I feel that my career has stagnated. I received a promotion about three or four years ago and since then I have applied for a handful of jobs with more responsibilities, but I haven’t been successful. I will continue to apply for promotions or better jobs, but I see it as just a chore. I feel like I am just going through the motions, and I show up at work because I have nothing else to do in my life. If I stay home, I would just sit in a room all by myself whereas work does give me companionship because I am around people, and I talk to them. I admit that the connections you make with colleagues at work are not as deep as, say, the connections you make with a spouse or family member, but I have learned to appreciate the benefits of superficial relationships now. Greater connectedness to others exposes your vulnerabilities, which invites conflict, and often when others reveal themselves too much, what they expose is quite vulgar. The interactions at work are sanitized by HR guidelines, anti-discrimination legislation, fear of authority, etc, and these forces seem to do a good job at making socializing at work more pleasant. Many people complain about “political correctness,” which to me is roughly defined as “restricting behaviour to minimize offending others.” I personally love political correctness. Why would anyone want to be exposed to an environment in which they are bombarded with people, ideas, conversations, etc that are offensive? You can grow a thick skin, but at the end of the day, everyone is offended by something. Blocking offensive communications is not about being afraid of truth. The truth is that there are many out there who only want to offend others without any regard for truth or logic. Trolls don’t just live on the internet.

I now have a desk with a window view facing the city, so I can see skyscrapers and busy streets below, and often I love staring out the window at people walking on the streets. There is a homeless woman who sits on the street at the bottom of the building opposite mine, and I see her all the time, and I often think about her life and how she ended up where she is. We all live together in this city but we all go through different paths in life.

Because work for me has become very comforting and pleasant, I spend a lot of time at work. Often I am not working hard enough during the day, so I need to stay back to catch up.

I will continue to live off dividends. I believe it is the best way to live. Everything I earn from work, I invest, and I live off my investments. This ensures that I am not dependent on work. Even if I am fired, it does not matter because I already live off my investments. I can work how I want to work. If I don’t like where I work, I simply move, and I am very happy to hire career consultants or other professionals to help with the move. If all efforts to move to a new job don’t work, it doesn’t even matter. I can travel to Thailand and start my own online business or I can freelance. I have layers upon layers of backup plans for everything.

I will always work because I love making money and growing my investments. My investment portfolio is like a child to me. I love watching it grow. I love protecting it by diversifying government bonds or gold mining ETFs into it. It is a beautiful child (in my opinion), and unlike a human child, my investment portfolio pays me money in the form of dividends. I love to work, but I don’t like to work hard. I hate pushy people and unrealistic deadlines. I want to enjoy my work. I want to work with people I get along with. I don’t think the job I do right now is the perfect job for me, but I am hopeful I will land in that perfect job one day.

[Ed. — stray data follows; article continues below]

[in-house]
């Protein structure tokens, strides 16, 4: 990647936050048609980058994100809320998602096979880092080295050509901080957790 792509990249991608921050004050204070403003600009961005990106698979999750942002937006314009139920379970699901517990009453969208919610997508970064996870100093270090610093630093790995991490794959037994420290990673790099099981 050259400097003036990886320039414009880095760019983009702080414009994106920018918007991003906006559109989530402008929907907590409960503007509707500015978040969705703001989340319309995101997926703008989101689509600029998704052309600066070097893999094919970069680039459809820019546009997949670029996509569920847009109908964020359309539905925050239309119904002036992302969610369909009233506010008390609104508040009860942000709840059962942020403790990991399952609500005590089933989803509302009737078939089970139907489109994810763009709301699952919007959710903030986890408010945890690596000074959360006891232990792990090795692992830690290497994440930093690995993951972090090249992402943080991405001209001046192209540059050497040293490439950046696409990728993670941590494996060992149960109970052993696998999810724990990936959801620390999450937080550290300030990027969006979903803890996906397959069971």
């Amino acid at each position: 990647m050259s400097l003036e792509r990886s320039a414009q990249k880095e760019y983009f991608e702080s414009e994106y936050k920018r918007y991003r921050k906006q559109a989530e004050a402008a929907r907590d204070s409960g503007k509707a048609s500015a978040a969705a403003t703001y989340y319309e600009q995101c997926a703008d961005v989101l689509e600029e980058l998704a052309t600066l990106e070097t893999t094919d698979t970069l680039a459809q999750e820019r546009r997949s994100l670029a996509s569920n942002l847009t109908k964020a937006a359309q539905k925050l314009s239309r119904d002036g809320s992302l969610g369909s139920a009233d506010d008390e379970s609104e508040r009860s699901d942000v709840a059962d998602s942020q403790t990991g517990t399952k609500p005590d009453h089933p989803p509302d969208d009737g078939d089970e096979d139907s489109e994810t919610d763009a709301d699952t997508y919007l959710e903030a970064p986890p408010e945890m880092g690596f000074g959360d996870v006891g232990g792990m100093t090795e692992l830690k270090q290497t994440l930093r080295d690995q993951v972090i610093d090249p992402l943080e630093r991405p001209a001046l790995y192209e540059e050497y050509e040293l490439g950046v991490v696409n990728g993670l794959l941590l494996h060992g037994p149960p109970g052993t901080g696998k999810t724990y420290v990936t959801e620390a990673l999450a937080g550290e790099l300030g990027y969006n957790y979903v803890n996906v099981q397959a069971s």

Trump Inflation Will Hurt Families

Many people complain that government spending and debt was high under an Obama Administration, but government spending and debt will still rise under a Trump Administration.

Whereas the Democrats tax and spend, the Republicans will spend and spend.

Trump will increase government spending with a massive government infrastructure program. He will also lower corporate and income taxes.

Lower taxes and higher spending means more money going out and less coming in. You don’t need to be an accountant to know that if there is more money going out and less coming in, you need to either go into debt or print more money.

Either way, the amount of money in circulation will increase, which will cause inflation (see “Investors are betting that Trump will be the inflation president“).

This is very bad for families because although money can be printed from thin air, value cannot be. The more money there is, the more inflation there is, which means the cost of living is higher, and families tend to spend a lot.

Thankfully, I am am single and childfree. No wife and no children means I don’t need to spend much money. I only feed one mouth rather than three to five.

My recommendation to others is to live a minimalist lifestyle and invest your money in assets that go up with inflation (e.g. stocks, property, gold, and inflation-indexed government bonds). The breadwinners in families with massive costs of living will need to slave away in a desperate attempt to keep on top of the inflation that will ravage their household finances.

Investing Under a Trump Presidency [Podcast]

I am certainly not a Trump fan. I actually find the man quite disgusting, and I watched in horror as he was elected President of the USA. That being said, the stock market boom following his election has increased my net worth considerably, and I expect more gains in 2017. However, there are significant risks involved in investing in American equities at this time, so while you should be exposed to the market to capture all the gains from this bull market, you must be prepared to exit the market quickly once it is clear the boom is over.

Other topics discussed in this podcast include Wall Street’s complete takeover of the White House as well as reasons why residential real estate is a bad investment.